A chronicle of how Machiavelli’s unforgiving and complex view towards politics and leadership coexisted with an unusual generosity of spirit.
Born into a humble family during a time when Florence was ruled by the Medicis and among the richest of Italian principalities, Machiavelli read deeply and became enamored of the ancient Roman historians and philosophers. After the fall of the Medicis, the execution of Savonarola, and the establishment of a Republic, Machiavelli secured a diplomatic appointment. He was called upon to travel widely in service to the Florentine government, and he developed a strong reputation for his diplomatic and rhetorical skills. When the Medicis later returned to power and dismantled the Republic, Machiavelli lost his position. He wrote The Prince—a series of short treatises on statecraft—both as a display of his diplomatic virtuosity and in an attempt to ingratiate himself with the new rulers. Viroli (Political Science/Princeton Univ.) asserts that while Machiavelli is best known for advocating deception and manipulation in political matters, he had a robust appreciation for friendship and love in his personal life. In fact, the philosopher is most openly revealed to be both an ambitious and fallible man through his evolving relationships with women—including his wife, female heads of state, and a variety of lovers—rather than in his capacity as a politician. His love affairs are recounted in unedited, scatological detail, and the author also offers small selections from Machiavelli’s lesser-known works—thereby offering an unusual glimpse into the private life of a very public man. Throughout, Viroli struggles to establish a symbol of Machiavelli’s “smile” as a stand-in for his overall personality—and something he would like us to see as multifaceted, elastic, and enigmatic as that of Leonardo’s Mona Lisa—but it is a labored and unnecessary literary trope.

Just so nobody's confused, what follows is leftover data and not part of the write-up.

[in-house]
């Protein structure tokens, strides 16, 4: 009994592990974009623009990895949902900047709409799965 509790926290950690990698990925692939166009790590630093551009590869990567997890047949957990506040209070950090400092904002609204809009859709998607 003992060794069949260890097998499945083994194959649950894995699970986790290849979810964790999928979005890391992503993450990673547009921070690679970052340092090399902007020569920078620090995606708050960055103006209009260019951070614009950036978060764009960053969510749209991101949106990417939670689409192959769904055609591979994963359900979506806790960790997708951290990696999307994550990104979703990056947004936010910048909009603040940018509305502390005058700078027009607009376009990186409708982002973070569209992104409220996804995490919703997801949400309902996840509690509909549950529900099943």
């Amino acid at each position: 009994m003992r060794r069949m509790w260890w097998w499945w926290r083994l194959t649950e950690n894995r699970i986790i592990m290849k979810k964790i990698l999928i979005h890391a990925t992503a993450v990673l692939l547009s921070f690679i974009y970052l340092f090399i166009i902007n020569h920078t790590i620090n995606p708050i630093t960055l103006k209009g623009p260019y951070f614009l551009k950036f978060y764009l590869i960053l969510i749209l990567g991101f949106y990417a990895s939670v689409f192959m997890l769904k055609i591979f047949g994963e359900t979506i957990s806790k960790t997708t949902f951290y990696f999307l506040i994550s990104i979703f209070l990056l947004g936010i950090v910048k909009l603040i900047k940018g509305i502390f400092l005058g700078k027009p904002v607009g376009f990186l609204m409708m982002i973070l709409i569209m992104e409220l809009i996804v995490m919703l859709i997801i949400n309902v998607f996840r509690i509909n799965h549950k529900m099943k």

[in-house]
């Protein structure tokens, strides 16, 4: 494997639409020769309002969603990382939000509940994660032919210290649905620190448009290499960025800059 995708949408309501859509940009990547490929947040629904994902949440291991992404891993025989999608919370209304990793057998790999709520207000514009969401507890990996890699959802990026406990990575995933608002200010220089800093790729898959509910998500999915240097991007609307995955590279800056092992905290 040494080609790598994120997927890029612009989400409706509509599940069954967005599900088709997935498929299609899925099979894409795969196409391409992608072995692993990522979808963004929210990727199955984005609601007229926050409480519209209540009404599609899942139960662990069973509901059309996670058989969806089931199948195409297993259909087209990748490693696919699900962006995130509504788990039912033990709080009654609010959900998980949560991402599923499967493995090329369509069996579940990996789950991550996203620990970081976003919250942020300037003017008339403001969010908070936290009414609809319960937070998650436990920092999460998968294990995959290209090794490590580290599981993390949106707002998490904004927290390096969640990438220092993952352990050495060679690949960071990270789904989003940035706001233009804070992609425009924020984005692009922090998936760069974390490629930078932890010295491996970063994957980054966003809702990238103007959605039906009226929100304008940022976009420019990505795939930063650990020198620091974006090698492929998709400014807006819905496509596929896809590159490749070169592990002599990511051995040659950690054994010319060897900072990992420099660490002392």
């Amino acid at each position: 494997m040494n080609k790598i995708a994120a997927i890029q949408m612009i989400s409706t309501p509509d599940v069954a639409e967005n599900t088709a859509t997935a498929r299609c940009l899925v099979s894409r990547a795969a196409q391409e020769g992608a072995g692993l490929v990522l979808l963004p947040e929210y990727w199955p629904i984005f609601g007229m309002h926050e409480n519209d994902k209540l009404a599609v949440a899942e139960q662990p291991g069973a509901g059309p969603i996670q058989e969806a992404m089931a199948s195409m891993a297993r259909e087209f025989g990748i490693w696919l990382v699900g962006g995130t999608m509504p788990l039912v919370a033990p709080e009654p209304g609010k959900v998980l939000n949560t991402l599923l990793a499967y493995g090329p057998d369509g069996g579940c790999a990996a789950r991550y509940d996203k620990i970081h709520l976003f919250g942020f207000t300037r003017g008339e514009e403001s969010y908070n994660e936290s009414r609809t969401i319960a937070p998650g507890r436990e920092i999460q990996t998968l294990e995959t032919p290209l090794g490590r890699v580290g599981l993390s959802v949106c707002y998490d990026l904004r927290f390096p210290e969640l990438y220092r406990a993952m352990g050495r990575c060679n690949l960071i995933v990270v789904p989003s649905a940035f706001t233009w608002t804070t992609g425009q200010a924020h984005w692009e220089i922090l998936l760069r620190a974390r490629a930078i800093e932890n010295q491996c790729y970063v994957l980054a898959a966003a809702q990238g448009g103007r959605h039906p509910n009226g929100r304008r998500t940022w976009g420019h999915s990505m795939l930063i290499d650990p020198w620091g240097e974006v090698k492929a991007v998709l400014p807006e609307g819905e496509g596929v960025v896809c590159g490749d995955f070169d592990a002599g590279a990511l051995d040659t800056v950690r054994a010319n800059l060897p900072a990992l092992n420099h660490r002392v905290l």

Intriguing, but best for those with a particular interest in Machiavelli or 16th-century Italian politics.